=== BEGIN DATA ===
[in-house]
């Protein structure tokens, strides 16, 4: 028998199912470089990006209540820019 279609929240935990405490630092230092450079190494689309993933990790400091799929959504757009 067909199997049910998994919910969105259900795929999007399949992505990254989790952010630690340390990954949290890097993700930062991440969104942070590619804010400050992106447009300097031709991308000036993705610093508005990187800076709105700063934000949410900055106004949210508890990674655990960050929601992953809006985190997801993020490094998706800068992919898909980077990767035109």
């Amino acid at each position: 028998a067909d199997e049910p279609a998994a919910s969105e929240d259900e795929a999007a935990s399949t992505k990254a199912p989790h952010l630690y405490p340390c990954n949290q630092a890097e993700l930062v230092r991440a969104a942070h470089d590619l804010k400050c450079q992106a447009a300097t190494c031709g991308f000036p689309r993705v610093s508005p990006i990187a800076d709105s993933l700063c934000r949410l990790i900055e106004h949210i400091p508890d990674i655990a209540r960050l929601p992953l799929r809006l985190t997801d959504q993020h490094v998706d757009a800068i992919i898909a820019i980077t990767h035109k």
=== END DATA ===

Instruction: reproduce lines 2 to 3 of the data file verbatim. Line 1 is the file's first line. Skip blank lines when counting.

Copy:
């Protein structure tokens, strides 16, 4: 028998199912470089990006209540820019 279609929240935990405490630092230092450079190494689309993933990790400091799929959504757009 067909199997049910998994919910969105259900795929999007399949992505990254989790952010630690340390990954949290890097993700930062991440969104942070590619804010400050992106447009300097031709991308000036993705610093508005990187800076709105700063934000949410900055106004949210508890990674655990960050929601992953809006985190997801993020490094998706800068992919898909980077990767035109």
């Amino acid at each position: 028998a067909d199997e049910p279609a998994a919910s969105e929240d259900e795929a999007a935990s399949t992505k990254a199912p989790h952010l630690y405490p340390c990954n949290q630092a890097e993700l930062v230092r991440a969104a942070h470089d590619l804010k400050c450079q992106a447009a300097t190494c031709g991308f000036p689309r993705v610093s508005p990006i990187a800076d709105s993933l700063c934000r949410l990790i900055e106004h949210i400091p508890d990674i655990a209540r960050l929601p992953l799929r809006l985190t997801d959504q993020h490094v998706d757009a800068i992919i898909a820019i980077t990767h035109k």